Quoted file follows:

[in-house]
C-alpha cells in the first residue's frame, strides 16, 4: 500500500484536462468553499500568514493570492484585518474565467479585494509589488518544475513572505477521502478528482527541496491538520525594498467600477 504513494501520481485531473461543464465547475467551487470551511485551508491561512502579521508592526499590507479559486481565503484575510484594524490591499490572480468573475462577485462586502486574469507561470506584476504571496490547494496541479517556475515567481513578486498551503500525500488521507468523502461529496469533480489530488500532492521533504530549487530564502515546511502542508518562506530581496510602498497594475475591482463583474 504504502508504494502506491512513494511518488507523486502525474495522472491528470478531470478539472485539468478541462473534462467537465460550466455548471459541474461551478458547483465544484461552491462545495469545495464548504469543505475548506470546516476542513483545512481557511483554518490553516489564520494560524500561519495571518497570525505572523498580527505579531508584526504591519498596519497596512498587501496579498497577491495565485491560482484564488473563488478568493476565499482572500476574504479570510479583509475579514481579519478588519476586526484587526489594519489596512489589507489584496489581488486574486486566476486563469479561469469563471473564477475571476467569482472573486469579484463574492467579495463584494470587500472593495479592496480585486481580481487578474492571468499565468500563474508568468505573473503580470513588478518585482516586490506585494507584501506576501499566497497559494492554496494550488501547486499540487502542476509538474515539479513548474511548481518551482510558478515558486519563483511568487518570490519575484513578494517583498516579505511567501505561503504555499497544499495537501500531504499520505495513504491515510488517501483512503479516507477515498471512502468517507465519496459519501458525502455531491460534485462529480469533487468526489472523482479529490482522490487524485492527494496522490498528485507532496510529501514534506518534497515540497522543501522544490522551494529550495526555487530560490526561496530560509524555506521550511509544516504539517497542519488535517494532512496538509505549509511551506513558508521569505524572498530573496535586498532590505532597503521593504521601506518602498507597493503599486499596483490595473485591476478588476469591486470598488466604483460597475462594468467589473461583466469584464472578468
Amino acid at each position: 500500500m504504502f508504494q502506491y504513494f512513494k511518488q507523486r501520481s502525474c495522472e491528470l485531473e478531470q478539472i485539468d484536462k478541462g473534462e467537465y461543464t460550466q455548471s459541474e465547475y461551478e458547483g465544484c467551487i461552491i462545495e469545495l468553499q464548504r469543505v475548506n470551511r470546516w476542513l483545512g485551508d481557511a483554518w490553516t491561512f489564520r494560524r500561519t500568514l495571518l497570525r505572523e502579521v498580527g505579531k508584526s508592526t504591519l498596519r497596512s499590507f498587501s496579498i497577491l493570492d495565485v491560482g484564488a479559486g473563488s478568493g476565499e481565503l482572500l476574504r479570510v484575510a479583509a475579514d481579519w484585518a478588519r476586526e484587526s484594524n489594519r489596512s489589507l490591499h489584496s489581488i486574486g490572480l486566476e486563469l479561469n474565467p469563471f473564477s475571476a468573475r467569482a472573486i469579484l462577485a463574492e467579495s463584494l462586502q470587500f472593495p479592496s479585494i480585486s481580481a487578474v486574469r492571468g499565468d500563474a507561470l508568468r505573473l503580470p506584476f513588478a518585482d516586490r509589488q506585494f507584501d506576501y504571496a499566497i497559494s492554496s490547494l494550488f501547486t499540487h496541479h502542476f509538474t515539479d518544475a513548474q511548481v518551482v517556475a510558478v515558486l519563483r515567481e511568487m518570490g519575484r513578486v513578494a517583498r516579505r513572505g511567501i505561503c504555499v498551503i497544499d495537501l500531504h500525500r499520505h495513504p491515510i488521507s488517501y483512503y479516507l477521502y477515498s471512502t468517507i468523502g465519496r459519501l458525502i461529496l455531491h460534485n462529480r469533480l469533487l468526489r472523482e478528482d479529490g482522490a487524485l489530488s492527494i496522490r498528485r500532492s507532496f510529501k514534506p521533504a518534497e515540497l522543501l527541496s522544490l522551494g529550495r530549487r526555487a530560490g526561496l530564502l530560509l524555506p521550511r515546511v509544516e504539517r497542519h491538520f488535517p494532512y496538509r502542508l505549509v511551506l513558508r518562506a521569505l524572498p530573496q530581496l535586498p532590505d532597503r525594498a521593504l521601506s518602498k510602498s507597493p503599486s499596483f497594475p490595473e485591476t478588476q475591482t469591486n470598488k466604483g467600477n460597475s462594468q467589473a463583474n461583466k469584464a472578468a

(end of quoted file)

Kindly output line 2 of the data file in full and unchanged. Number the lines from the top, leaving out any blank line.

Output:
C-alpha cells in the first residue's frame, strides 16, 4: 500500500484536462468553499500568514493570492484585518474565467479585494509589488518544475513572505477521502478528482527541496491538520525594498467600477 504513494501520481485531473461543464465547475467551487470551511485551508491561512502579521508592526499590507479559486481565503484575510484594524490591499490572480468573475462577485462586502486574469507561470506584476504571496490547494496541479517556475515567481513578486498551503500525500488521507468523502461529496469533480489530488500532492521533504530549487530564502515546511502542508518562506530581496510602498497594475475591482463583474 504504502508504494502506491512513494511518488507523486502525474495522472491528470478531470478539472485539468478541462473534462467537465460550466455548471459541474461551478458547483465544484461552491462545495469545495464548504469543505475548506470546516476542513483545512481557511483554518490553516489564520494560524500561519495571518497570525505572523498580527505579531508584526504591519498596519497596512498587501496579498497577491495565485491560482484564488473563488478568493476565499482572500476574504479570510479583509475579514481579519478588519476586526484587526489594519489596512489589507489584496489581488486574486486566476486563469479561469469563471473564477475571476467569482472573486469579484463574492467579495463584494470587500472593495479592496480585486481580481487578474492571468499565468500563474508568468505573473503580470513588478518585482516586490506585494507584501506576501499566497497559494492554496494550488501547486499540487502542476509538474515539479513548474511548481518551482510558478515558486519563483511568487518570490519575484513578494517583498516579505511567501505561503504555499497544499495537501500531504499520505495513504491515510488517501483512503479516507477515498471512502468517507465519496459519501458525502455531491460534485462529480469533487468526489472523482479529490482522490487524485492527494496522490498528485507532496510529501514534506518534497515540497522543501522544490522551494529550495526555487530560490526561496530560509524555506521550511509544516504539517497542519488535517494532512496538509505549509511551506513558508521569505524572498530573496535586498532590505532597503521593504521601506518602498507597493503599486499596483490595473485591476478588476469591486470598488466604483460597475462594468467589473461583466469584464472578468